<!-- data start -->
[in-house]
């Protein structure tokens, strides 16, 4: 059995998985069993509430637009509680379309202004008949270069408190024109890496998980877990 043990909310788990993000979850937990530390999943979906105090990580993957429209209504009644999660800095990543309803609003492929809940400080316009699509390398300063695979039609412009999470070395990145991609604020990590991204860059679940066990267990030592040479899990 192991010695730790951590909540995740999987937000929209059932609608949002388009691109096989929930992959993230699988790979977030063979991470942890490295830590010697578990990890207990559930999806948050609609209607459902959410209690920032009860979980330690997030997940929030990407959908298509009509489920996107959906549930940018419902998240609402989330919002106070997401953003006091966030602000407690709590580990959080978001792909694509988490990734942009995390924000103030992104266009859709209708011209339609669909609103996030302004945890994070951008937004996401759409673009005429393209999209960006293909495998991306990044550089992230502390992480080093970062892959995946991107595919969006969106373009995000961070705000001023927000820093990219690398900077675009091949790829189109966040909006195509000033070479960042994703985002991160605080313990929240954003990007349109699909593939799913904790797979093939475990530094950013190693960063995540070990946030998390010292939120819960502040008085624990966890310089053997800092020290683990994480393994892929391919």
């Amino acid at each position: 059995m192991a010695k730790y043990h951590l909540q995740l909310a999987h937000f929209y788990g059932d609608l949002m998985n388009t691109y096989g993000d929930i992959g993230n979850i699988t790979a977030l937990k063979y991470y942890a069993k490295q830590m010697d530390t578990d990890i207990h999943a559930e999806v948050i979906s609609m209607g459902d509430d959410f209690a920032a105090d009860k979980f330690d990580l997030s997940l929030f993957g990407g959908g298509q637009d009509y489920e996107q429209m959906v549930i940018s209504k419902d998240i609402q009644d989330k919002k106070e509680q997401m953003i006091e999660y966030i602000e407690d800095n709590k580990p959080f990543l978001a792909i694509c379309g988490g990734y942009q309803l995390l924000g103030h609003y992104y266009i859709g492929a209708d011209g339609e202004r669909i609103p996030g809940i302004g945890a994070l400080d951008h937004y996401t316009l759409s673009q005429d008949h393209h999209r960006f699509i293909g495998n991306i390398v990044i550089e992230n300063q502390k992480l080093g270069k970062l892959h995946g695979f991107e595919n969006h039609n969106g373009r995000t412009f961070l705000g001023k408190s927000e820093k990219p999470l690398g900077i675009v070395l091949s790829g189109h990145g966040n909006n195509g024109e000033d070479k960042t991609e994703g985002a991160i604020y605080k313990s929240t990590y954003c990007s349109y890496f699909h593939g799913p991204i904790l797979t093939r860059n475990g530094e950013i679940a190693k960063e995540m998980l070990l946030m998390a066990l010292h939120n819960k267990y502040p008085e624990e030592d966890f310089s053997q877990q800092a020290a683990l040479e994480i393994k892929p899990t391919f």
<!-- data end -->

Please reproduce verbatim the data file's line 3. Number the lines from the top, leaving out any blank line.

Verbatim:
């Amino acid at each position: 059995m192991a010695k730790y043990h951590l909540q995740l909310a999987h937000f929209y788990g059932d609608l949002m998985n388009t691109y096989g993000d929930i992959g993230n979850i699988t790979a977030l937990k063979y991470y942890a069993k490295q830590m010697d530390t578990d990890i207990h999943a559930e999806v948050i979906s609609m209607g459902d509430d959410f209690a920032a105090d009860k979980f330690d990580l997030s997940l929030f993957g990407g959908g298509q637009d009509y489920e996107q429209m959906v549930i940018s209504k419902d998240i609402q009644d989330k919002k106070e509680q997401m953003i006091e999660y966030i602000e407690d800095n709590k580990p959080f990543l978001a792909i694509c379309g988490g990734y942009q309803l995390l924000g103030h609003y992104y266009i859709g492929a209708d011209g339609e202004r669909i609103p996030g809940i302004g945890a994070l400080d951008h937004y996401t316009l759409s673009q005429d008949h393209h999209r960006f699509i293909g495998n991306i390398v990044i550089e992230n300063q502390k992480l080093g270069k970062l892959h995946g695979f991107e595919n969006h039609n969106g373009r995000t412009f961070l705000g001023k408190s927000e820093k990219p999470l690398g900077i675009v070395l091949s790829g189109h990145g966040n909006n195509g024109e000033d070479k960042t991609e994703g985002a991160i604020y605080k313990s929240t990590y954003c990007s349109y890496f699909h593939g799913p991204i904790l797979t093939r860059n475990g530094e950013i679940a190693k960063e995540m998980l070990l946030m998390a066990l010292h939120n819960k267990y502040p008085e624990e030592d966890f310089s053997q877990q800092a020290a683990l040479e994480i393994k892929p899990t391919f």